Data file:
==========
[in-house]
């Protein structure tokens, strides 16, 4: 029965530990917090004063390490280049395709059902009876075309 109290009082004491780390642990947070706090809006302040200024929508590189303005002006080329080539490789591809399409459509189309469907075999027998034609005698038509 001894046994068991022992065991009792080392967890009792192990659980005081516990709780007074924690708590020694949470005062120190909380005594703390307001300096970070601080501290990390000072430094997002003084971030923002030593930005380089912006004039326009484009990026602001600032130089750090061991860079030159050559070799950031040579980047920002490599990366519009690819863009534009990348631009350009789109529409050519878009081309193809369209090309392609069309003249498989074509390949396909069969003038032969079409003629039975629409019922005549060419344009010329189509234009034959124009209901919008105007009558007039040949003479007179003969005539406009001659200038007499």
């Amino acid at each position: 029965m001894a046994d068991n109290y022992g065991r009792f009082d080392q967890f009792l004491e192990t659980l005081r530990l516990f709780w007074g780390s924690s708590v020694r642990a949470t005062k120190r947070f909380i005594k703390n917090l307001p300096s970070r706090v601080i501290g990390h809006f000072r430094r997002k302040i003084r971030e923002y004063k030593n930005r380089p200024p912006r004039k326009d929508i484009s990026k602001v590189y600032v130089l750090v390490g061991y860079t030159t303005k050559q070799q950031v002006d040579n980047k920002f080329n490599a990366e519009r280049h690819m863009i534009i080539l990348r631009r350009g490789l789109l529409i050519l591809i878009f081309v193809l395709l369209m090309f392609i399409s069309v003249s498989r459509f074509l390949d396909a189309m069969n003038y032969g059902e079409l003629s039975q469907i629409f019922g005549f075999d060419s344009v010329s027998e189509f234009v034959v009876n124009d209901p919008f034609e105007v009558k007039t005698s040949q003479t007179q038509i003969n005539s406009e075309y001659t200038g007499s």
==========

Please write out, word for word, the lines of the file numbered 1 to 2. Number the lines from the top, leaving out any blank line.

[in-house]
């Protein structure tokens, strides 16, 4: 029965530990917090004063390490280049395709059902009876075309 109290009082004491780390642990947070706090809006302040200024929508590189303005002006080329080539490789591809399409459509189309469907075999027998034609005698038509 001894046994068991022992065991009792080392967890009792192990659980005081516990709780007074924690708590020694949470005062120190909380005594703390307001300096970070601080501290990390000072430094997002003084971030923002030593930005380089912006004039326009484009990026602001600032130089750090061991860079030159050559070799950031040579980047920002490599990366519009690819863009534009990348631009350009789109529409050519878009081309193809369209090309392609069309003249498989074509390949396909069969003038032969079409003629039975629409019922005549060419344009010329189509234009034959124009209901919008105007009558007039040949003479007179003969005539406009001659200038007499």